“A huge percentage of us had been, in high school, either cheerleaders or drum majorettes. This is so counterintuitive, right? Because we’re the nerds, we’re the brainy ones … (it was because) we were all competitors, and there weren’t any (female) sports to compete at. These sports were open, and we competed, and we generally won.”

Working on set

Tarter cautions the parallels did not totally match. The hopes and aspirations of Ellie in the book, and also the movie, were products of Sagan’s imagination. But the producers and actors of the film did want to get a close sense of what it was like to work with SETI.

After Jodie Foster was cast as Ellie, there were multiple phone calls between the actress and Tarter to discuss SETI.

“From her point of view, she was clear she wasn’t going to teach anyone astronomy. She was interested, in a personal way, about what the scientists were like,” Tarter said.

When the crew was filming at the Arecibo Observatory in Puerto Rico, Tarter flew there to observe the work, meet with Foster and also show the actress around. Tarter recalls bringing Foster up in a cabin that had a perfect view of the telescope, some 500 feet above the dish.

Microphones and walkie-talkies

Filming was an interesting process for Tarter, as well. There were the microphones, and the tools the crew used to check continuity. Most amusingly for Tarter, she observed Foster (reported height 5 feet, 2 inches) needing to stand on a box for most of the close-up shots with actor Matthew McConaughey (reported as 6 feet tall).

Two errors still irk Tarter today. There is a scene when Ellie gives a modified version of the Drake Equation, which calculates the odds of intelligent life who are capable of communicating with other life forms, and the calculations are all wrong. “It’s really infuriating,” Tarter said.

The other large mistake is a scene where Ellie gets a potential signal from space, while working at the Karl G. Jansky Very Large Array set of radio telescopes in New Mexico.

“She’s sitting in the middle of the array, in a car, with her laptop, and she gets the signal. And the first thing she does is pick up a walkie-talkie and start broadcasting. That signal is going to wipe out the signal from the sky. You don’t transmit by walkie-talkie.”

But overall, Tarter said the movie did a great job at portraying the feel of SETI. And Foster appreciated Tarter’s help. “She would write me handwritten thank-you notes, which was a kind of manner that most people have lost. A great courtesy.”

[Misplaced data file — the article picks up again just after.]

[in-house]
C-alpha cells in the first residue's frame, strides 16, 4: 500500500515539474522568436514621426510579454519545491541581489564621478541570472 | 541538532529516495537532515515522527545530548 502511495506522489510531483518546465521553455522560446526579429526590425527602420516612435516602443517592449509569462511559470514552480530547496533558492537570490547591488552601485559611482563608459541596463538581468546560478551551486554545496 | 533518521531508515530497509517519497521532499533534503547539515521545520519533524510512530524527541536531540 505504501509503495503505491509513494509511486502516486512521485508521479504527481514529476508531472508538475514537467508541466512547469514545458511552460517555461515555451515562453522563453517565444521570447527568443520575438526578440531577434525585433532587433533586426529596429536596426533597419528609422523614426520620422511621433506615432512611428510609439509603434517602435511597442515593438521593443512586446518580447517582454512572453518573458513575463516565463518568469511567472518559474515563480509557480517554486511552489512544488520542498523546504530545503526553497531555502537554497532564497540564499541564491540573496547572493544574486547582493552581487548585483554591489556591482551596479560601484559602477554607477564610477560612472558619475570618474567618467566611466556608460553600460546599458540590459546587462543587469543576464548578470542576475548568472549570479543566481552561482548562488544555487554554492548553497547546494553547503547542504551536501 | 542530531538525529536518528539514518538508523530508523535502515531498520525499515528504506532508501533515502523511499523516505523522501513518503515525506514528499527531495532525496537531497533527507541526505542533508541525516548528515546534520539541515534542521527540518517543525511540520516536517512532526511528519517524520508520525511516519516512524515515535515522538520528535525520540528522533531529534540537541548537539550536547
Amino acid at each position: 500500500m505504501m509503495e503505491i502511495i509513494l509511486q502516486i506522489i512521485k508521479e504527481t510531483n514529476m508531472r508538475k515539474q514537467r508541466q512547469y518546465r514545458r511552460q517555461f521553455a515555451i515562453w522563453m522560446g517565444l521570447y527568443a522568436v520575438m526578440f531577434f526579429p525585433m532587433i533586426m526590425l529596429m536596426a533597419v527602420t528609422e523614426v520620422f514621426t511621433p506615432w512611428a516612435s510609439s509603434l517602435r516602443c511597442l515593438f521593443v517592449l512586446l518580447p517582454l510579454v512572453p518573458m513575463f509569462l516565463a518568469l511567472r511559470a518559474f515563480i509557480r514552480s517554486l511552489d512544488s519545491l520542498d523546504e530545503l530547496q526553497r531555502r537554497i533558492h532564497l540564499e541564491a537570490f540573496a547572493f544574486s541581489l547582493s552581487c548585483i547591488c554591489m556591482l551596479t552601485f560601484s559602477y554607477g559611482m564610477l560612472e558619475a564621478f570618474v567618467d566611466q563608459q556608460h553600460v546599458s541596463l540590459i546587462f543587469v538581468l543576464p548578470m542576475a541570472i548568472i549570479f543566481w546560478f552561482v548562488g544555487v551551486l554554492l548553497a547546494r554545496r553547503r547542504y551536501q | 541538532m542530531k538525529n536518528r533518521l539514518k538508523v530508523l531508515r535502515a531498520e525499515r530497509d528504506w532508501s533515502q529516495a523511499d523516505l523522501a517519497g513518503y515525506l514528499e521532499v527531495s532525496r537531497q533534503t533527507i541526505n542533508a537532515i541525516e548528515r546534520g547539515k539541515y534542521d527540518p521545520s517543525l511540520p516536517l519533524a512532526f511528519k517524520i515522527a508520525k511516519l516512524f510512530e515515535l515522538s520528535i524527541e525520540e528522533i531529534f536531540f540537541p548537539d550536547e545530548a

Hollywood outreach

Tarter walked the red carpet at the movie premiere and spent most of her time watching the film in tears of happiness. That euphoria evaporated when she saw the SETI Institute was not credited at the end of the film. When she talked to one of the film producers, she said she was informed that lawyers usually draft agreements specifying the length of time the credit appears, and the compensation received for doing so.

“We don’t have a lawyer at the SETI Institute,” she said. “When I write a paper, I acknowledge my collaborators. We got that wrong, so we never got any credit. We might have gotten even more recognition.”

But the professional connection with Foster still remains. Foster happily responded to a request from Tarter to do voice-overs for a video clip used for a SETI high school curriculum for integrated science. She also narrated a show, Life: A Cosmic Story, for the California Academy of Sciences Morrison Planetarium.

Tarter is now shifting into full-time outreach for SETI, saying the budgetary problems that shut down the organization’s Allen Telescope Array for several months last year were a warning call.

One of the organization’s newest initiatives is, which crowdsources analysis of signals from the Kepler Field. SETI solicits the public to take some time looking at the signal patterns, one at a time, in search of extraterrestrial communications.

“SETI is too important to allow it to fail,” Tarter said, adding her focus is finding substantial, stable funding from “that individual or institution that is capable of taking a long view.”